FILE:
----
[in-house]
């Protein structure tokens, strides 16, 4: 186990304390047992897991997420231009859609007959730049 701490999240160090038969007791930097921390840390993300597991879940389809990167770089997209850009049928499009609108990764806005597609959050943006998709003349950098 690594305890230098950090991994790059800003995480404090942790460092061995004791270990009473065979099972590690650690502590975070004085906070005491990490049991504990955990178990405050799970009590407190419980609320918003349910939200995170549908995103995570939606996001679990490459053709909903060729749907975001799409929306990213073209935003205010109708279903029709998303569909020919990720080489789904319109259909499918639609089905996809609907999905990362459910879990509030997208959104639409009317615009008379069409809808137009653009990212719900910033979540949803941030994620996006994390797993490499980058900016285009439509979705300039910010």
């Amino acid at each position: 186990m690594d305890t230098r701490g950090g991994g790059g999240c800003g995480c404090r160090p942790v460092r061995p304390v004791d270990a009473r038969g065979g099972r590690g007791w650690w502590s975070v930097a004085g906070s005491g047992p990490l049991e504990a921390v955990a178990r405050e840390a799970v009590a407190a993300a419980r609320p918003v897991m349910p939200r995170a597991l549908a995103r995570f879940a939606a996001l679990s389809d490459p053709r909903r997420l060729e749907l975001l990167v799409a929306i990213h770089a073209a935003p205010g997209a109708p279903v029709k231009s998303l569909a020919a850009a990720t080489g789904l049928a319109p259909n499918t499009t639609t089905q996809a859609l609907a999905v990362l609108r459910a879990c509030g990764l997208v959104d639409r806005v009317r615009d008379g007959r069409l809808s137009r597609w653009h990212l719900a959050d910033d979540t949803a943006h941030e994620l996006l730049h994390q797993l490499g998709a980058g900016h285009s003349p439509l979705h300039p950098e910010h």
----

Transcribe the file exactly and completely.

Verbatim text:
[in-house]
């Protein structure tokens, strides 16, 4: 186990304390047992897991997420231009859609007959730049 701490999240160090038969007791930097921390840390993300597991879940389809990167770089997209850009049928499009609108990764806005597609959050943006998709003349950098 690594305890230098950090991994790059800003995480404090942790460092061995004791270990009473065979099972590690650690502590975070004085906070005491990490049991504990955990178990405050799970009590407190419980609320918003349910939200995170549908995103995570939606996001679990490459053709909903060729749907975001799409929306990213073209935003205010109708279903029709998303569909020919990720080489789904319109259909499918639609089905996809609907999905990362459910879990509030997208959104639409009317615009008379069409809808137009653009990212719900910033979540949803941030994620996006994390797993490499980058900016285009439509979705300039910010």
């Amino acid at each position: 186990m690594d305890t230098r701490g950090g991994g790059g999240c800003g995480c404090r160090p942790v460092r061995p304390v004791d270990a009473r038969g065979g099972r590690g007791w650690w502590s975070v930097a004085g906070s005491g047992p990490l049991e504990a921390v955990a178990r405050e840390a799970v009590a407190a993300a419980r609320p918003v897991m349910p939200r995170a597991l549908a995103r995570f879940a939606a996001l679990s389809d490459p053709r909903r997420l060729e749907l975001l990167v799409a929306i990213h770089a073209a935003p205010g997209a109708p279903v029709k231009s998303l569909a020919a850009a990720t080489g789904l049928a319109p259909n499918t499009t639609t089905q996809a859609l609907a999905v990362l609108r459910a879990c509030g990764l997208v959104d639409r806005v009317r615009d008379g007959r069409l809808s137009r597609w653009h990212l719900a959050d910033d979540t949803a943006h941030e994620l996006l730049h994390q797993l490499g998709a980058g900016h285009s003349p439509l979705h300039p950098e910010h």